VFR on top…and the hole closes

It is rather well established that one of my most transcendent routines is to climb above a broken or overcast layer in the mountains, flying around in a bubble of tranquility. I enjoyed a comparable experience in Yellowstone once, flying over deep snows in early winter, well away from roads and ranger stations, out of radio range of flight service, while also not in range of cell service. The Yellowstone flight was not above the clouds, though the principle was similar. There is something incredibly freeing that comes from a total disconnection from human civilization, whether it comes from lateral distance in the wilderness, or vertical separation in the case of the clouds.

I have always been aware of the risks of such gamesmanship with the clouds. This spring, I purchased a backup artificial horizon, in case I miscalculated in a bad way, ending up forced to descend through the layer. More importantly, I was concerned with an engine failure above the clouds, where the decision was made for me where I would descend below. Aside from this instrument, I virtually always have multiple successive backup plans in case the hole closed, though it never had.

That was, until a recent flight. It was a Bise wind, which typically involves a solid, raucous overcast below, non-turbulent strong northeast winds above, and a clearly delineated top of the cloud layer. They also tend to be recurringly orographic, with gaps in the clouds in certain valleys, as the northeast wind impacts various ridges, creating a rain shadow (also known as a large hole in the clouds).

On the afternoon in question, I noted typical Bise behavior for several hours. My wife thought my evening flight plans were a bit silly, and I pointed to a normal spot to the east, identifying a large area where the sky was blue. By the time I took off, that area got smaller. As I climbed to 7,000 feet, it seemed a bit tighter as I climbed in a circle through it, navigating around the moving nature of the clouds. The forecast called for the formation of some low-level waves 10 miles to the west, which was a bit unusual, though it also called for the clouds to dissipate a bit after sunset.

I hooked into one of those waves while still in the hole and rode to 10,000 feet above the clouds rather rapidly. Focused ahead, I noticed that the typical gaps over certain valleys did not exist. For that matter, the iron flat tops of the clouds were more animated, with wave signatures riding east to west over the foothills of the Alps. As I focused on riding the wave up, to avoid a fear of mine, which is to get sucked down into the clouds (hasn’t happened…. yet), I finally noticed that the hole behind me largely closed. Imagine that.

Sion was a backup, roughly 20 minutes away, which I could clearly see on the other side of the Bernese Alps was open. That was checked in my forecast, as I always either have multiple backup plans, or am intimately aware if I am leaving myself without one. Flying directly south to get away from the cloud deck as soon as possible (in case of engine failure), I noticed that the waves were rolling over terrain below, which I know quite well. While clouds topped at 9,000 feet or so, there was some activity at the tops.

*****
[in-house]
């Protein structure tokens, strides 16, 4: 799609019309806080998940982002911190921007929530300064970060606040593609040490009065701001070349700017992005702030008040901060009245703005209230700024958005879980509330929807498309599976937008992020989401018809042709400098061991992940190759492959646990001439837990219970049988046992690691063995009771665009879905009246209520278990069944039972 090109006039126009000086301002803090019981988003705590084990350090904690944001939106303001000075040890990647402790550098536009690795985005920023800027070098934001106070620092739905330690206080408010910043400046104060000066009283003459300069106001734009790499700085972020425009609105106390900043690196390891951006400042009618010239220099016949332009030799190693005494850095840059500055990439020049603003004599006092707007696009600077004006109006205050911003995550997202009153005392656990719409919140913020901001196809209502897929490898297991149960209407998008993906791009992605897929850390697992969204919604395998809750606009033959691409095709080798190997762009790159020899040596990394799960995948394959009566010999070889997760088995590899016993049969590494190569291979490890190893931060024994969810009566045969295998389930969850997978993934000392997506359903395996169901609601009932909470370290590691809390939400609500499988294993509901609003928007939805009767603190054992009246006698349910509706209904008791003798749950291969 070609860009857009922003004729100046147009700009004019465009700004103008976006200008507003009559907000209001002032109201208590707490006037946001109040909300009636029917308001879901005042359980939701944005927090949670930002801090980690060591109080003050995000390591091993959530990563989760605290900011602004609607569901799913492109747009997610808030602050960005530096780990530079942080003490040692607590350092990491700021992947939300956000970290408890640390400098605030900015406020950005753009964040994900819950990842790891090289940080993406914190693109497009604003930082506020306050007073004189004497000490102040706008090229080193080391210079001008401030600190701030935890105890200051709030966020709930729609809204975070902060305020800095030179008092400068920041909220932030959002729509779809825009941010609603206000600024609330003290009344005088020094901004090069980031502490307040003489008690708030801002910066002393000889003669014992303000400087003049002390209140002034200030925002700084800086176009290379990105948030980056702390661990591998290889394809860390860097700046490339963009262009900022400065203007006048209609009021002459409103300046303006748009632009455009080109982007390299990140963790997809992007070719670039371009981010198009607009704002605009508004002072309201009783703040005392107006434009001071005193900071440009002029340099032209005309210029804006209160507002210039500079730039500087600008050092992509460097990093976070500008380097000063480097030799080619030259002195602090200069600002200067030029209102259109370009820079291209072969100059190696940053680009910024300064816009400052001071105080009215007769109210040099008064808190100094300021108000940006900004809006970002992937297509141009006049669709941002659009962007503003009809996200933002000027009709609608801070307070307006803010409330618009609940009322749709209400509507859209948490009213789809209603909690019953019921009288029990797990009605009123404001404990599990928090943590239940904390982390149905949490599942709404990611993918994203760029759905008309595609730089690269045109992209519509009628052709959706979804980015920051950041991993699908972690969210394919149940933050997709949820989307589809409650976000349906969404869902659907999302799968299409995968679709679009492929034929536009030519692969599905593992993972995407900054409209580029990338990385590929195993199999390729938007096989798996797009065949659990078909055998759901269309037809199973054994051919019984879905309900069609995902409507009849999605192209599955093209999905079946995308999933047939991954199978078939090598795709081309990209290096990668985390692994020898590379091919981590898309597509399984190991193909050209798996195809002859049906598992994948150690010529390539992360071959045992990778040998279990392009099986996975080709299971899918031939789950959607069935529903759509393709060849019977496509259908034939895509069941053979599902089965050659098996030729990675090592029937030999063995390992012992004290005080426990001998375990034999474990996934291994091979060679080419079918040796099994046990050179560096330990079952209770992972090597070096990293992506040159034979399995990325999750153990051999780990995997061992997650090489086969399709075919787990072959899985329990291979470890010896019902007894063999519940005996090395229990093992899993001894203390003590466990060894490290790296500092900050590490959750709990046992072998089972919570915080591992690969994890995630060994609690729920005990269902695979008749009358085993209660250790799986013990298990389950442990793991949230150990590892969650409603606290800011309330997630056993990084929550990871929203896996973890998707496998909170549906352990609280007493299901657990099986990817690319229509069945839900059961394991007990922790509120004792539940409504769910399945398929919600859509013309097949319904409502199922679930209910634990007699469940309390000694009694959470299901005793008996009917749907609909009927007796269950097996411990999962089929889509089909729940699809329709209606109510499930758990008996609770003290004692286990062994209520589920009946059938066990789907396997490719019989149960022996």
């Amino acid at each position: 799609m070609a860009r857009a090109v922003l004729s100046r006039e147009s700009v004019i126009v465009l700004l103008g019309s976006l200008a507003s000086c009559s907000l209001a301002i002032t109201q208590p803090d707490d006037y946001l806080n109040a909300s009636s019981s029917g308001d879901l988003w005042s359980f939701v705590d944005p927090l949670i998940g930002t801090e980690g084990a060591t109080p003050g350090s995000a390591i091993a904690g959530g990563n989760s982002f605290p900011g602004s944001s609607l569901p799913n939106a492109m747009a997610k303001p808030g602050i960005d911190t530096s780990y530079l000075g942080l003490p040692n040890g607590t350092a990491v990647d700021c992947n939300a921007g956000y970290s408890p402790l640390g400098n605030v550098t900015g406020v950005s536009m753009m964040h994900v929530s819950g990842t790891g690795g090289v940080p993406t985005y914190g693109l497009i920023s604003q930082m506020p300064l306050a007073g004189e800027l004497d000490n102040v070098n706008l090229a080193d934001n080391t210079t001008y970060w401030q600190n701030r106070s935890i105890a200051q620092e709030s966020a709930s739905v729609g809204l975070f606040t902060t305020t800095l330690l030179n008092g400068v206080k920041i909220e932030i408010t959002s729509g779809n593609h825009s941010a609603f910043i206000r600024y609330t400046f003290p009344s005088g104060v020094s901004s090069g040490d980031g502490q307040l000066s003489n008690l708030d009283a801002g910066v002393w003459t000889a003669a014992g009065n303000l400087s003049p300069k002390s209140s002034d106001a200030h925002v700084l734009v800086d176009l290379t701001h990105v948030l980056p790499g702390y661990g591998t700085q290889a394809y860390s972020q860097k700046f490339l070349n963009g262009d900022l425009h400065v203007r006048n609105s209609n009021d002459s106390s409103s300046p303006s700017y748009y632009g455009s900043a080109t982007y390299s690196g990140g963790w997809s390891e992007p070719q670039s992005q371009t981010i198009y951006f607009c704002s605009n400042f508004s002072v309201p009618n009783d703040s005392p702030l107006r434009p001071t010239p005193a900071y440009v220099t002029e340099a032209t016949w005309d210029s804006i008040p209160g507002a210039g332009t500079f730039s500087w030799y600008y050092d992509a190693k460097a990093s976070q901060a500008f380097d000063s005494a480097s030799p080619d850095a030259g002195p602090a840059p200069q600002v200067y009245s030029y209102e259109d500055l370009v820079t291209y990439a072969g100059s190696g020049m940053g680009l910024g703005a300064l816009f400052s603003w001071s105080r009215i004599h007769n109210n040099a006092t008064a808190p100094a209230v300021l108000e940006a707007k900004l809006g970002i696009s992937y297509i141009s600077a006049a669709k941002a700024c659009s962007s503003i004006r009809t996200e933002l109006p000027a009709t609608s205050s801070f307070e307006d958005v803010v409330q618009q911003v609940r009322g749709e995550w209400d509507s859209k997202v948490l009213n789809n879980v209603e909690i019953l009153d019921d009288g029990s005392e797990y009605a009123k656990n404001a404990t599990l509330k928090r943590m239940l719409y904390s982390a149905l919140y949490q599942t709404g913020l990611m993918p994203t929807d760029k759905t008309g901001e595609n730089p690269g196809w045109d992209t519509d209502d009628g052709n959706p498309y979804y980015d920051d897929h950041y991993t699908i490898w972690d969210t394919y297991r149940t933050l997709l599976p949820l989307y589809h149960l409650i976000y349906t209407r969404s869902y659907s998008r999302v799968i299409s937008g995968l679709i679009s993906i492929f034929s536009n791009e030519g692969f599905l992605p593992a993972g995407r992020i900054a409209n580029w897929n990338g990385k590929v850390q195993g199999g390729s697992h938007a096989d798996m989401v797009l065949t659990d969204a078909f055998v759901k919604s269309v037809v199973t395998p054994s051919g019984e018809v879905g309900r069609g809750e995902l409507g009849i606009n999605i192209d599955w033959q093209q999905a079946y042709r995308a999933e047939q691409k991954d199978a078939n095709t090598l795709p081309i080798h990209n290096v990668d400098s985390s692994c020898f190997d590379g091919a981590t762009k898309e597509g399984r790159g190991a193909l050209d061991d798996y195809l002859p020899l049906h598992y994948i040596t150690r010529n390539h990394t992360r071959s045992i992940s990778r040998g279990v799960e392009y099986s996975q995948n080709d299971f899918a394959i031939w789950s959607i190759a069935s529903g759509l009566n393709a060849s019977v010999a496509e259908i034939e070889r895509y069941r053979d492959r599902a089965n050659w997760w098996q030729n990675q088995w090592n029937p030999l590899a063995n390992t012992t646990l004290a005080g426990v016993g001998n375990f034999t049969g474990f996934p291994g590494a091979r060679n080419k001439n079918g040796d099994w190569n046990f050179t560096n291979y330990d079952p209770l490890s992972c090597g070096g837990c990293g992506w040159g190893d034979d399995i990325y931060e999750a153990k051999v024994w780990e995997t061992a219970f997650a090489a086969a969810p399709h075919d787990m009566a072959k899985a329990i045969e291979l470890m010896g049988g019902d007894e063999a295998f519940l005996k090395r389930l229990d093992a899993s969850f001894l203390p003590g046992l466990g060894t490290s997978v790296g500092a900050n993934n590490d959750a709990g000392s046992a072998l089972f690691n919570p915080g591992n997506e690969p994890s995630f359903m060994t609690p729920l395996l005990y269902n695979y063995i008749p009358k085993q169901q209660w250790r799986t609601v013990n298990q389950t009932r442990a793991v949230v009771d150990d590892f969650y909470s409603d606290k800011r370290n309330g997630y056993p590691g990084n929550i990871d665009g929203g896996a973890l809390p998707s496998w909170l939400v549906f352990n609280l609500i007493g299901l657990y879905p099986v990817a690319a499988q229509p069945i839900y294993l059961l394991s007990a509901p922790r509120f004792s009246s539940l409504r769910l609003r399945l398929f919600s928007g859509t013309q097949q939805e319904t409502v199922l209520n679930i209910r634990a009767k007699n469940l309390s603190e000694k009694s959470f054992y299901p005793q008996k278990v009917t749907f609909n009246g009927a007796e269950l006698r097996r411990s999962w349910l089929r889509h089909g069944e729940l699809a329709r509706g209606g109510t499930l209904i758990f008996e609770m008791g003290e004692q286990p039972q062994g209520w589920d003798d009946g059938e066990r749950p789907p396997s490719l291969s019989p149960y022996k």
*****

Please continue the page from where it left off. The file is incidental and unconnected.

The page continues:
My next concern was strong winds from the NE and now heading “over the edge” to the other side. Does this mean an overnight in Sion, if I could not overcome downdrafts to get back? I intuited that the winds were sideswiping the Alps, though had never crossed over the lip during a Bise. As I got to Sanetschpass, intuition was correct, and winds died down to 10 knots.

At this point, with an alternate in sight, I rode along the edge of the overcast layer east, then turned south over the wide-open Rhône valley, before turning west to enjoy some overcast clouds against the Valais Alps. My goal was to check out Evionnaz, where the cloud deck typically ends. I heard a flying club aircraft on ATC on the way back to Geneva, heading at an altitude below the cloud deck, versus going above and dropping in. Sure enough, like normal, cloud bases were 6,900 feet, with the valley floor at 1,400’ MSL. I dove in and thought the flight back would be a little slow but uneventful.

As I got to Col de Mosses, it was a bit disorienting as I expected to see a light at the end of the tunnel, which would have been the Sarine Valley. Instead, it was a bunch of menacing gloom, with Col du Pillon visible to my right. Proceeding over Col de Mosses at 6,300’, it started a steady mist, which was not forecast. Continuing along and well within the ability to turn around and alternate to Bex, I checked my fancy thermometer that I installed a year ago: 33F / 0.5C! Yikes! That was not forecast, either. Scanning aircraft surfaces, no ice had formed, though I had to cycle carb ice regularly in cruise.

Once over the pass, I descended 1,000 feet to bring temps up and landed on a long final 10 minutes later, noting that the holes remained closed, showers had moved in, and the clouds were thicker. So much for the forecast, which indicated the opposite.

What is interesting is my hike the next day. I considered flying again, and my wife insisted that I go hiking instead. The sun was out and, again, clouds were supposed to burn off, so I picked an illustrious ridge to climb that I had not visited before. I suspected that, if I played my cards right, I might see a few clouds below on the other side, though I did not hold my hopes up very high. Note that the hike in question is about 10 minutes out from the airport, where I usually have descended to 7,500’ by this point.